Testosterone Affects Women Too 1

Everyone knows that testosterone has a significant effect on men, but many people don’t realize that T levels affect women also. Most women have probably never had their testosterone measured during a routine blood test.

As the primary male sex hormone, it plays a leading role in the sexual development of guys. But folks often overlook the role it plays in female sexuality. Yes, women have testosterone, too, though much less of it — and it exerts a far different pull, new research suggests.

“It was quite surprising that the link with masturbation was stronger among women than men,” said study leader Wendy Macdowall of the London School of Hygiene and Tropical Medicine, in the United Kingdom. “And that among women we saw no link with aspects of partnered sex.”

[Women] with high testosterone were more likely to have had a same-sex relationship at some point. They also masturbated more often — and more recently.

High T was also linked to more solo sex for guys. But the masturbation connection was notably stronger among women, the study found.

Do high T levels cause a woman to masturbate, or vice versa? Unknown. The researchers suggest that masturbation is a “truer” measure measure of sexual desire than sex with a partner, because it’s less likely to be initiated by someone else. This suggests that higher T levels can increase a woman’s libido.

The Mayo Clinic says that the evidence in favor of testosterone supplementation for women for the purpose of increasing libido is limited, so it’s not clear if there’s any clear way to act on the research findings above. For women, it might be worth getting your testosterone checked when you have your next routine blood test.

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Get Some Sun, Have Better Sex 2

Here’s a fascinating study about using light therapy to increase the libido of men with low sex drives. Don’t worry, it’s not some hippy thing!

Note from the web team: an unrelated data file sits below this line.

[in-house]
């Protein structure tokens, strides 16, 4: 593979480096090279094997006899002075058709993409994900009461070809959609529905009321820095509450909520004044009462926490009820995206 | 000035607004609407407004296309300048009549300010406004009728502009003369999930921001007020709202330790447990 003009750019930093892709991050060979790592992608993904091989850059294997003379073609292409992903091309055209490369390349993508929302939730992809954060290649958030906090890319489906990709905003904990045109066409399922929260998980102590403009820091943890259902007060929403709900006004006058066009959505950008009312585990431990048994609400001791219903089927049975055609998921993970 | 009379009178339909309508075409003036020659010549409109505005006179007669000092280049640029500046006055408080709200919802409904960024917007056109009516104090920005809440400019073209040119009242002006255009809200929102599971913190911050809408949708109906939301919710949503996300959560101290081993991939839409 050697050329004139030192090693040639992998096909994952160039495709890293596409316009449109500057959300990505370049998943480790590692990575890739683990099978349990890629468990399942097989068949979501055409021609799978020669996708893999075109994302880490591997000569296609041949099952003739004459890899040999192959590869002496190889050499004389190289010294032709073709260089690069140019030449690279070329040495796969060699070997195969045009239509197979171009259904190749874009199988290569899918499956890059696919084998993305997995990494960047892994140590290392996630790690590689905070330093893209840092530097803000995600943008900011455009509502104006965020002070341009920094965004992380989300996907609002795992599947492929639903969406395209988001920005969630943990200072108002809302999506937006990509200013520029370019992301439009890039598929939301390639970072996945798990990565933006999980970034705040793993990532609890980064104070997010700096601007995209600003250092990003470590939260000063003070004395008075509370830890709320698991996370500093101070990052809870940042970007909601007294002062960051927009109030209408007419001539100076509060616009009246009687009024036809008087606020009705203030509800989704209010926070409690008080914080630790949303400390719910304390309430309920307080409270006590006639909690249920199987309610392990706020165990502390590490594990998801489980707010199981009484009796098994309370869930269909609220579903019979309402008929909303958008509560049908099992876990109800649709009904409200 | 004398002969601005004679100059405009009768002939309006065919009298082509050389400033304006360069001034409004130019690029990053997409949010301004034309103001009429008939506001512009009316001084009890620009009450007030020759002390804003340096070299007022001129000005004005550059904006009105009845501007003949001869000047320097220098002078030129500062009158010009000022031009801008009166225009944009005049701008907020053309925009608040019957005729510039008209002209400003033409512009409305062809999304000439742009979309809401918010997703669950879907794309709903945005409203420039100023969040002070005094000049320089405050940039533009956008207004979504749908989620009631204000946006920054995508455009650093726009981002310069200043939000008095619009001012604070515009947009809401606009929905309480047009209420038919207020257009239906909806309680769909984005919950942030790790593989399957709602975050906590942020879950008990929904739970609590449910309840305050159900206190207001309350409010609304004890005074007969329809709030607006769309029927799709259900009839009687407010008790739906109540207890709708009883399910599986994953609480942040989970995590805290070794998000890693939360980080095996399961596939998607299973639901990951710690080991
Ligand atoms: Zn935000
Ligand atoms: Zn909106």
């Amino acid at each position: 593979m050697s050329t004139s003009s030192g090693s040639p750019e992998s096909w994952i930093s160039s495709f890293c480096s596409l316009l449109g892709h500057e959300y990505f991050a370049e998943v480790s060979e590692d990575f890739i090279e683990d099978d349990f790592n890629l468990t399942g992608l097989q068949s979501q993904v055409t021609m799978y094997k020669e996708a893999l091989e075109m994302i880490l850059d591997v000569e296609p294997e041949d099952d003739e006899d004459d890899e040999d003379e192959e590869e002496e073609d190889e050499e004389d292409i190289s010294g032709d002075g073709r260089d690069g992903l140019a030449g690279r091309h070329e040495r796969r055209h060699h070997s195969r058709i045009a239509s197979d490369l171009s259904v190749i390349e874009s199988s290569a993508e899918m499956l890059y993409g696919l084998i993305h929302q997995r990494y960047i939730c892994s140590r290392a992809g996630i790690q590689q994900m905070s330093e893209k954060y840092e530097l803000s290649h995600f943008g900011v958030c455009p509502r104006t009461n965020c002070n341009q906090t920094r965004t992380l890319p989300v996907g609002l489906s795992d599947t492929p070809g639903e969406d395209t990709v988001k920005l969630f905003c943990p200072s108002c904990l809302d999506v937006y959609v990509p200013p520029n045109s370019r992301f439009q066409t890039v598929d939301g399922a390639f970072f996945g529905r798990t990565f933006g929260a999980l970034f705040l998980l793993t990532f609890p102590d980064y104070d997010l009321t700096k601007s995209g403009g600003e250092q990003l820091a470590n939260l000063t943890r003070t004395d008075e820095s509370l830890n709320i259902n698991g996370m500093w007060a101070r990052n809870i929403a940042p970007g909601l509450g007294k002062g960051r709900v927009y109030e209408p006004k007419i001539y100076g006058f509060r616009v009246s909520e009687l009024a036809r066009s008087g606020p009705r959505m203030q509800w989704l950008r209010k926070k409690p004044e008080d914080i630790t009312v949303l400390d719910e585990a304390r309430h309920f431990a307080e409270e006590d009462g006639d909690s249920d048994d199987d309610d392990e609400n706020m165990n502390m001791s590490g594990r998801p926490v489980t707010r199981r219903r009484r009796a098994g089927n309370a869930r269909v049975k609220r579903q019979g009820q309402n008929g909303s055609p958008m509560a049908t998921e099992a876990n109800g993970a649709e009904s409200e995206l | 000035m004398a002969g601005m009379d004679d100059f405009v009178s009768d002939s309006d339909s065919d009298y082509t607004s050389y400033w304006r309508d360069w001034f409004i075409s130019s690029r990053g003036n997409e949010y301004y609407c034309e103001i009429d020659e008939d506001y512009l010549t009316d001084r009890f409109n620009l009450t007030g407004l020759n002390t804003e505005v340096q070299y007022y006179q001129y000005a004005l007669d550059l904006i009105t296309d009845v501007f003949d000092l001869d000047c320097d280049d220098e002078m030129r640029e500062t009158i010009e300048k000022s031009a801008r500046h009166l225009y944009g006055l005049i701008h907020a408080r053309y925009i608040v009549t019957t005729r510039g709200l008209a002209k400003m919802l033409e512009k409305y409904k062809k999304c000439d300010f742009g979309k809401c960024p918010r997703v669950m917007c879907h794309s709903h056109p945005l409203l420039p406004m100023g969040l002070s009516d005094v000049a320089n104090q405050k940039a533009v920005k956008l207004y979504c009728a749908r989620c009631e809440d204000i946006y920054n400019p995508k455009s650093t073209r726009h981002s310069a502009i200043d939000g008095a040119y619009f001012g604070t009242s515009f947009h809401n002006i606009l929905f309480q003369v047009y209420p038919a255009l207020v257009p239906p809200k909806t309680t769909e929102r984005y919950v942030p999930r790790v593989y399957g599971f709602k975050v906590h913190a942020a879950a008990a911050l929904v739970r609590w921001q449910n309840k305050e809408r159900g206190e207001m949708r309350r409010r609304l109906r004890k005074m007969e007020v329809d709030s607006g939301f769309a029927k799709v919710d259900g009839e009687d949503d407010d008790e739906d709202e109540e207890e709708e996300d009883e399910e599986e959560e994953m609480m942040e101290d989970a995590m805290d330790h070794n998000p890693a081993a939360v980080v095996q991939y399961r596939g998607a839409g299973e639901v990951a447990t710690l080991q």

Exposure to bright light – similar to daylight – boosts levels of the male hormone testosterone and can triple sexual satisfaction, the research found.

“Before treatment, both groups averaged a sexual satisfaction score of around two out of 10, but after treatment the group exposed to the bright light was scoring sexual satisfaction scores of around 6.3 – a more than three-fold increase on the scale we used. In contrast, the control group only showed an average score of around 2.7 after treatment.”

While average blood levels of testosterone in the “control” group remained at around 2.3 nanograms per millilitre (ng/ml) before and after the study, those of the men receiving active light treatment rose from 2.1 ng/ml to 3.6 ng/ml.

“The increased levels of testosterone explain the greater reported sexual satisfaction,” said Prof Fagiolini. “In the northern hemisphere, the body’s testosterone production naturally declines from November through April, and then rises steadily through the spring and summer with a peak in October. You see the effect of this in reproductive rates, with the month of June showing the highest rate of conception. The use of the light box really mimics what nature does.”

The article doesn’t mention it, but testosterone is also essential for women’s libido. (Though, of course, at lower levels of the hormone than men require.)

And best of all, you don’t need a fancy “light box”! Just go outside and bare some skin to that giant ball of fire in the sky that God helpfully provided — for free! The study quoted above indicates that as little as 30 minutes per day in the sun will have an effect, so go get some exercise.

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